In this highly technical article Jensen more fully traces the provenance, context, and content of the BCR. He meticulously describes the physical makeup of the book as well as its significance to scholars. “When scholars approach newly discovered documents, several important questions arise. When and why was it created? Who created it? What was it used for?” (p. 21). For Jensen, reading the words on the page alone only yields half an answer to these questions. Only by studying the internal and external evidence, the manuscript words as well as the history of Mormonism and the nature of archival record keeping, can we fully appreciate the document in question. Jensen explains how “forensic paleography” helps researchers find out when a document was created, how it was used, and what it might have meant to the people involved in its creation. In other words, Jensen is asking questions about what the BCR can teach us about the very process of revelation itself.
Steven C. Harper, “Historical Headnotes and the Index of Contents in the Book of Commandments and Revelations,” (pp. 53- 66).
John Whitmer, the principle scribe for the BCR, included interesting date and header information for many of the revelations, allowing researchers to reassess the date and context of many early revelations. Clues will help reassess timing of aspects of the Book of Mormon translation, the location of the organization of the Church, the date when section 20 was revealed (calling into question speculation about Christ’s birthday being the 6th of April), the timing of the “parchment of John” revelation, the identity of James Covill, the circumstances surrounding a meeting where men were asked to testify to the truthfulness of Joseph Smith’s revelations, and how early members understood the imperfect revelations from a 24-year-old ploughboy prophet. Harper notes his essay does not finish much historical reassessment, but is meant to encourage it by describing how the BCR’s index of contents and historical headnotes can be examined by scholars.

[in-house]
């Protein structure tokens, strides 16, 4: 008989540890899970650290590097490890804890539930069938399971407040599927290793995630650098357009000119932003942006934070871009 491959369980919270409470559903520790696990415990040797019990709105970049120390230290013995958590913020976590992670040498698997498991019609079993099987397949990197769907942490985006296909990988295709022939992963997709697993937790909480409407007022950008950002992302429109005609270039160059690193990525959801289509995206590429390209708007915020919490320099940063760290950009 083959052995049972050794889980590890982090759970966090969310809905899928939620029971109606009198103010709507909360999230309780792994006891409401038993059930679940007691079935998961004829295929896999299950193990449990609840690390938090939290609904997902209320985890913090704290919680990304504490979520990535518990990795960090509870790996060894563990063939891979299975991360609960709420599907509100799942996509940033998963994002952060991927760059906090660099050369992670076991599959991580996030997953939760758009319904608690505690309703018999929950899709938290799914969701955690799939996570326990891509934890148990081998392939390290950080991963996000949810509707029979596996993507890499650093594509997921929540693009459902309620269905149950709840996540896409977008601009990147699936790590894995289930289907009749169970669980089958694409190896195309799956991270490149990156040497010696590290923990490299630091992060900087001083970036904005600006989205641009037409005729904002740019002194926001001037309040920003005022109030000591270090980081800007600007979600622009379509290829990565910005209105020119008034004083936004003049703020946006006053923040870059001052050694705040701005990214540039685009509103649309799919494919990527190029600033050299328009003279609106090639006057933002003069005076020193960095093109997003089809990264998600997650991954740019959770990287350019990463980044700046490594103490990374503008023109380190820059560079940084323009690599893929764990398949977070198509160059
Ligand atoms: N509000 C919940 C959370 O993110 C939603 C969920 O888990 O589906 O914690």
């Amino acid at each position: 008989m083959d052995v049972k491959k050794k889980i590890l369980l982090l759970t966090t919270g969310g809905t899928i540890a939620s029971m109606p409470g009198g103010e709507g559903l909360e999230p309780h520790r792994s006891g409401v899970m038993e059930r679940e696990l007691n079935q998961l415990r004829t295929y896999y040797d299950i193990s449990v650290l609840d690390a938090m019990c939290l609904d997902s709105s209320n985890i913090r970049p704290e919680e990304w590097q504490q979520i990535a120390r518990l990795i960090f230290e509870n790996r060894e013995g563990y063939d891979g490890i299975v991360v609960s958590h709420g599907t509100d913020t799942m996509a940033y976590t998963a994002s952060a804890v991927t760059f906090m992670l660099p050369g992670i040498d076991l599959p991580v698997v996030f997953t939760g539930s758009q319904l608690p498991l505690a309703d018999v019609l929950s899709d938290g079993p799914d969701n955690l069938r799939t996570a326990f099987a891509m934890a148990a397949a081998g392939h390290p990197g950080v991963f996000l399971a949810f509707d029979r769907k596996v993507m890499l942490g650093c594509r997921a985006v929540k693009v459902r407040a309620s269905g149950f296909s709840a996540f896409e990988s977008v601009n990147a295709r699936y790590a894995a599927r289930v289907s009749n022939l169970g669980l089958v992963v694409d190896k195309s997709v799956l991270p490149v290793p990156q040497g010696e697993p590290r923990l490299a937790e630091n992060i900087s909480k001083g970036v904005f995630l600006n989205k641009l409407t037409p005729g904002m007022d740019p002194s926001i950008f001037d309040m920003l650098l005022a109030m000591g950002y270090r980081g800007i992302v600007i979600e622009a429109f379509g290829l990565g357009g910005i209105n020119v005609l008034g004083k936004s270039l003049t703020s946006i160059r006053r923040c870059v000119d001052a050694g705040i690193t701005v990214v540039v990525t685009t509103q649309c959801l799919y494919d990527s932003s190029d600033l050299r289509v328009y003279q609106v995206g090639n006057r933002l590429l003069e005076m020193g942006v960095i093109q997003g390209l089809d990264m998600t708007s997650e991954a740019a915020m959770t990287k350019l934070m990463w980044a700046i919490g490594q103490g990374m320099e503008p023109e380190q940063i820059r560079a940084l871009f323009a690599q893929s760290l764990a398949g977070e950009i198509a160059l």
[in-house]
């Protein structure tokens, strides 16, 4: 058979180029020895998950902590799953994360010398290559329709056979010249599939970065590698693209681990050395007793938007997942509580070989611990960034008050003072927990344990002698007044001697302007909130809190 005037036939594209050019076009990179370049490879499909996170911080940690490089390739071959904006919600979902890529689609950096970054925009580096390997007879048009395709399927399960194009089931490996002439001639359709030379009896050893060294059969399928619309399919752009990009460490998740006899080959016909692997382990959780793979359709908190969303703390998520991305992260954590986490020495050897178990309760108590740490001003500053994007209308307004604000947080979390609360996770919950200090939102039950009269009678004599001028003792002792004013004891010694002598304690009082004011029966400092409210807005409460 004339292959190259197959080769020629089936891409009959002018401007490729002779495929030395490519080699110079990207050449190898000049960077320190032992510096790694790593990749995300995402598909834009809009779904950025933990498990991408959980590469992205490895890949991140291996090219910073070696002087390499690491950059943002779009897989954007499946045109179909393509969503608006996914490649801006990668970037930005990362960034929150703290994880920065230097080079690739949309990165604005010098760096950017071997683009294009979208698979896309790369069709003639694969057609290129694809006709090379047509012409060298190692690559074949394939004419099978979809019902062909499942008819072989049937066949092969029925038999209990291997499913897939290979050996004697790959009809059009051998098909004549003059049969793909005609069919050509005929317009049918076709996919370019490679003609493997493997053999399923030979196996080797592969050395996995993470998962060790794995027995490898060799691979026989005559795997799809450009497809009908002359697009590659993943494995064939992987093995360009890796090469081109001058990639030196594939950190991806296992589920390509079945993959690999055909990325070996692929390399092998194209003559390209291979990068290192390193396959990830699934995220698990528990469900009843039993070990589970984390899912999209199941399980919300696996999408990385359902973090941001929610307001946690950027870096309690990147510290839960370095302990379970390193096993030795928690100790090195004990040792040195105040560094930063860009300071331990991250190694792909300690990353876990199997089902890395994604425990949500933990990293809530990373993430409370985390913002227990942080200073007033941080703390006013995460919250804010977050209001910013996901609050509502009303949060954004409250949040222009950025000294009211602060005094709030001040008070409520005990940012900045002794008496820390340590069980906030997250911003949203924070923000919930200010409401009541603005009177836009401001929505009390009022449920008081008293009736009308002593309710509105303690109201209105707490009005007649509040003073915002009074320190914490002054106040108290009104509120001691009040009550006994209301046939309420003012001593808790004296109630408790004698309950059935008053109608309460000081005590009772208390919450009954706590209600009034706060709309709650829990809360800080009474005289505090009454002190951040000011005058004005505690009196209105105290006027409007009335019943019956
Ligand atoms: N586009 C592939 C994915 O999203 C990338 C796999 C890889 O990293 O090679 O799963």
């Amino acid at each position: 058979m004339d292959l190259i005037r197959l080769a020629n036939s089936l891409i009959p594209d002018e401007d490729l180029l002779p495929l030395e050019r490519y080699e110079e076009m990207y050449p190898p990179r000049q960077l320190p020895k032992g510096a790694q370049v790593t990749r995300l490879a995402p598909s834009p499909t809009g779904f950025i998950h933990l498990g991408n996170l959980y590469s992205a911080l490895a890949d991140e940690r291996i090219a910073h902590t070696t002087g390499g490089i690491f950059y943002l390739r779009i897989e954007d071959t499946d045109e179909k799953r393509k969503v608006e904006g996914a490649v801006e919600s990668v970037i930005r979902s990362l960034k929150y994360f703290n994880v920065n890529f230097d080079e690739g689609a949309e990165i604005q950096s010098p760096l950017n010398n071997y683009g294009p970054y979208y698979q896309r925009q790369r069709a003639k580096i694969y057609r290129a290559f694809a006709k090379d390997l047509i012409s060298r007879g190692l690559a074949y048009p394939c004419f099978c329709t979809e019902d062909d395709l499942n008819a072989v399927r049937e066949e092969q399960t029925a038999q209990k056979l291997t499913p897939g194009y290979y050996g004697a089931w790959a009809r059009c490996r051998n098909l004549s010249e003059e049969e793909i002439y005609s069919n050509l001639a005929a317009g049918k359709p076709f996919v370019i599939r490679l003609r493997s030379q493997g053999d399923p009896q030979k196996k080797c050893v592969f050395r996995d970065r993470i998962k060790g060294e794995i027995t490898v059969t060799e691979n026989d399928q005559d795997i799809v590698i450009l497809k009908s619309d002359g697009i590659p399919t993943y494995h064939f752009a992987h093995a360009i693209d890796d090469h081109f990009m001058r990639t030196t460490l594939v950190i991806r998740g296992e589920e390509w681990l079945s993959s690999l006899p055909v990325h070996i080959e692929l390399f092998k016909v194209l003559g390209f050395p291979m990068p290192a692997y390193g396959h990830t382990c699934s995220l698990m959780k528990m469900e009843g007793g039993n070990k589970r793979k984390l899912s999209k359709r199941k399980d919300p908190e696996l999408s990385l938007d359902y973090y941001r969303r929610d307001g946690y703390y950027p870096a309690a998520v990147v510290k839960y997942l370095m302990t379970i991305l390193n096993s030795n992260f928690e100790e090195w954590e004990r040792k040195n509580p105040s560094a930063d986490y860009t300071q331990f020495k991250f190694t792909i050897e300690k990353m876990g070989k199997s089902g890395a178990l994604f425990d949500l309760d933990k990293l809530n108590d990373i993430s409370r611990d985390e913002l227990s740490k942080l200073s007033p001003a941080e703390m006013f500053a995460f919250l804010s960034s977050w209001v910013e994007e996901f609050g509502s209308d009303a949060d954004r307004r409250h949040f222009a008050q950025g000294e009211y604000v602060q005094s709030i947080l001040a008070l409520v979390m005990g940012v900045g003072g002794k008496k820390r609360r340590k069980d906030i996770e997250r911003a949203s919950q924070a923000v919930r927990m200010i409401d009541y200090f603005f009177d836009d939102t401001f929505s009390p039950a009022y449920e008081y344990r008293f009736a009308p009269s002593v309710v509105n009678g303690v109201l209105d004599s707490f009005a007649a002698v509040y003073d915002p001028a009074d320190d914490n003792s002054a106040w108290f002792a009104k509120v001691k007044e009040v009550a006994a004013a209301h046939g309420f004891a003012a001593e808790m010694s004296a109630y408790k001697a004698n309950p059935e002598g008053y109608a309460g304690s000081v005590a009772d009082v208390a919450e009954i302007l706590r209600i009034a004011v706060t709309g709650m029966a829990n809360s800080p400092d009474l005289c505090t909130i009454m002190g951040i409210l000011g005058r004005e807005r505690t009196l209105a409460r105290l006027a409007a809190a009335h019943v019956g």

Grant Underwood, “Revelation, Text, and Revision: Insight From the Book of Commandments and Revelations,” (pp. 67-84).